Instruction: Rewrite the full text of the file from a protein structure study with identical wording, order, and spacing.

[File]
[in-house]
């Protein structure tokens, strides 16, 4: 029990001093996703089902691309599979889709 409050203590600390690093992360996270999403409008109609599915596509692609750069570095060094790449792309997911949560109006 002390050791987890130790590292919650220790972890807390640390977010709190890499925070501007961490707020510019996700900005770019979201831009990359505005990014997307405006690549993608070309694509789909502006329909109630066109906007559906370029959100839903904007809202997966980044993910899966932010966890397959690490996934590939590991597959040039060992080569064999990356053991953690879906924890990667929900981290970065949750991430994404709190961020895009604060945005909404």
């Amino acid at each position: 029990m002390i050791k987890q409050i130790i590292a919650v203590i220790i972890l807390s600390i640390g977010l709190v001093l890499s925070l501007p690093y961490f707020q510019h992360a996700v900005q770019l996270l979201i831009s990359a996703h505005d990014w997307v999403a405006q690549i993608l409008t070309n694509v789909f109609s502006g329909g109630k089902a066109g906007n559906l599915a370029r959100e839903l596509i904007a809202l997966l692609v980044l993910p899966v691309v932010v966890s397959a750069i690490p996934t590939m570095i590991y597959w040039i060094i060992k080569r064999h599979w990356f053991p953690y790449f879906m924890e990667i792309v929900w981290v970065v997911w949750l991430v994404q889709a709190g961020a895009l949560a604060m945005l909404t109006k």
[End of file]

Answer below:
[in-house]
């Protein structure tokens, strides 16, 4: 029990001093996703089902691309599979889709 409050203590600390690093992360996270999403409008109609599915596509692609750069570095060094790449792309997911949560109006 002390050791987890130790590292919650220790972890807390640390977010709190890499925070501007961490707020510019996700900005770019979201831009990359505005990014997307405006690549993608070309694509789909502006329909109630066109906007559906370029959100839903904007809202997966980044993910899966932010966890397959690490996934590939590991597959040039060992080569064999990356053991953690879906924890990667929900981290970065949750991430994404709190961020895009604060945005909404």
């Amino acid at each position: 029990m002390i050791k987890q409050i130790i590292a919650v203590i220790i972890l807390s600390i640390g977010l709190v001093l890499s925070l501007p690093y961490f707020q510019h992360a996700v900005q770019l996270l979201i831009s990359a996703h505005d990014w997307v999403a405006q690549i993608l409008t070309n694509v789909f109609s502006g329909g109630k089902a066109g906007n559906l599915a370029r959100e839903l596509i904007a809202l997966l692609v980044l993910p899966v691309v932010v966890s397959a750069i690490p996934t590939m570095i590991y597959w040039i060094i060992k080569r064999h599979w990356f053991p953690y790449f879906m924890e990667i792309v929900w981290v970065v997911w949750l991430v994404q889709a709190g961020a895009l949560a604060m945005l909404t109006k």